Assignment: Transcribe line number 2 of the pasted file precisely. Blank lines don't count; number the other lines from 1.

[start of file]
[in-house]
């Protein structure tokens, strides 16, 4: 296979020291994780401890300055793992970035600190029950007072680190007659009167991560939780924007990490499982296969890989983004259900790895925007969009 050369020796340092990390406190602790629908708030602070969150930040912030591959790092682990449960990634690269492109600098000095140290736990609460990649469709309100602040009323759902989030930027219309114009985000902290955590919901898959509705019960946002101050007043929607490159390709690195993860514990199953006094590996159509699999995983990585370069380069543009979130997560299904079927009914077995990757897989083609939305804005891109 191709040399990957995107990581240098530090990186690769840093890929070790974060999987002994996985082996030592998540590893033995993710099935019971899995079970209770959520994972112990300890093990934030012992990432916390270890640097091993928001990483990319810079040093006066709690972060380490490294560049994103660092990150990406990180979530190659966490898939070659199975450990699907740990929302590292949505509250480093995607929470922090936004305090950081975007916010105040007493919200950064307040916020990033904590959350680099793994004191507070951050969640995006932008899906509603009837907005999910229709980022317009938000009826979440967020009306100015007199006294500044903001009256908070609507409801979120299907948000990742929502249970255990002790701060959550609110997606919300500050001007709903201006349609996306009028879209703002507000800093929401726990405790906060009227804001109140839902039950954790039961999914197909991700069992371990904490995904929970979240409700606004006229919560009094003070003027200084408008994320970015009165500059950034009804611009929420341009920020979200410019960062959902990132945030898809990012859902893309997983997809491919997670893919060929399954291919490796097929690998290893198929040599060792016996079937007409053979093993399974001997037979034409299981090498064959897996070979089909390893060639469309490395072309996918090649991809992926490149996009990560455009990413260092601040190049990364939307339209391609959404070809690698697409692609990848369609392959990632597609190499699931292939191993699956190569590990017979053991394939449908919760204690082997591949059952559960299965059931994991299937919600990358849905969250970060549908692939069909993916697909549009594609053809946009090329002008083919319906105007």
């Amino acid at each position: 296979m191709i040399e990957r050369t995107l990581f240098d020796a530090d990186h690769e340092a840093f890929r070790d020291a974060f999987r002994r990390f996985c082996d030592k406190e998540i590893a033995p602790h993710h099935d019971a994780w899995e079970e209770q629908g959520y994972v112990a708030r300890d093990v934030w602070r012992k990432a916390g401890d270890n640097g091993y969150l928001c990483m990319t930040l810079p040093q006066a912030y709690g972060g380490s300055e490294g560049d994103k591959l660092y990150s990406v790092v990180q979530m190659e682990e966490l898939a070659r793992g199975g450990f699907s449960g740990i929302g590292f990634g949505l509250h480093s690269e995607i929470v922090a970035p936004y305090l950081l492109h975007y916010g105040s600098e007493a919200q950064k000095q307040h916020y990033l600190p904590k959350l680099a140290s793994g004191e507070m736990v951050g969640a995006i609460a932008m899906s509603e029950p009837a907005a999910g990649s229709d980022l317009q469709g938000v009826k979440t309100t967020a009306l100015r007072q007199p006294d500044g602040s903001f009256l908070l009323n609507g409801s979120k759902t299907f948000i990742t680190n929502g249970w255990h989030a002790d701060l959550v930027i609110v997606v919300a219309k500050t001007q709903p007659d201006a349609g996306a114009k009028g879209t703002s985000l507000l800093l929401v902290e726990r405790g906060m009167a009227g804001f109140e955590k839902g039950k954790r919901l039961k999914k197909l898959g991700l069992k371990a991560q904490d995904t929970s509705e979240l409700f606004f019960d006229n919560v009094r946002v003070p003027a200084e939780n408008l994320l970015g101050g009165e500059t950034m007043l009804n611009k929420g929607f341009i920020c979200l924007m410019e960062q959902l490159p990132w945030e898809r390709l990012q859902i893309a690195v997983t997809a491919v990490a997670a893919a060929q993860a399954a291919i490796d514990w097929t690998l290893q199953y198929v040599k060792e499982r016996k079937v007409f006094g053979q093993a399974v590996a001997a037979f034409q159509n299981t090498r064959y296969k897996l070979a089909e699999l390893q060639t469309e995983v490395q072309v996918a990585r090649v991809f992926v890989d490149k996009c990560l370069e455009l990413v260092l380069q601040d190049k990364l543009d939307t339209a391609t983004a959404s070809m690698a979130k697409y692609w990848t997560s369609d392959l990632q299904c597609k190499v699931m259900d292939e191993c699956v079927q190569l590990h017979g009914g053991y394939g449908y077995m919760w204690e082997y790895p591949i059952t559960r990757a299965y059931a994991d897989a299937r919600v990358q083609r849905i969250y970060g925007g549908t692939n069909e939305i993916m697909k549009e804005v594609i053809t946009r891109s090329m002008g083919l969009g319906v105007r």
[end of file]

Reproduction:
């Protein structure tokens, strides 16, 4: 296979020291994780401890300055793992970035600190029950007072680190007659009167991560939780924007990490499982296969890989983004259900790895925007969009 050369020796340092990390406190602790629908708030602070969150930040912030591959790092682990449960990634690269492109600098000095140290736990609460990649469709309100602040009323759902989030930027219309114009985000902290955590919901898959509705019960946002101050007043929607490159390709690195993860514990199953006094590996159509699999995983990585370069380069543009979130997560299904079927009914077995990757897989083609939305804005891109 191709040399990957995107990581240098530090990186690769840093890929070790974060999987002994996985082996030592998540590893033995993710099935019971899995079970209770959520994972112990300890093990934030012992990432916390270890640097091993928001990483990319810079040093006066709690972060380490490294560049994103660092990150990406990180979530190659966490898939070659199975450990699907740990929302590292949505509250480093995607929470922090936004305090950081975007916010105040007493919200950064307040916020990033904590959350680099793994004191507070951050969640995006932008899906509603009837907005999910229709980022317009938000009826979440967020009306100015007199006294500044903001009256908070609507409801979120299907948000990742929502249970255990002790701060959550609110997606919300500050001007709903201006349609996306009028879209703002507000800093929401726990405790906060009227804001109140839902039950954790039961999914197909991700069992371990904490995904929970979240409700606004006229919560009094003070003027200084408008994320970015009165500059950034009804611009929420341009920020979200410019960062959902990132945030898809990012859902893309997983997809491919997670893919060929399954291919490796097929690998290893198929040599060792016996079937007409053979093993399974001997037979034409299981090498064959897996070979089909390893060639469309490395072309996918090649991809992926490149996009990560455009990413260092601040190049990364939307339209391609959404070809690698697409692609990848369609392959990632597609190499699931292939191993699956190569590990017979053991394939449908919760204690082997591949059952559960299965059931994991299937919600990358849905969250970060549908692939069909993916697909549009594609053809946009090329002008083919319906105007």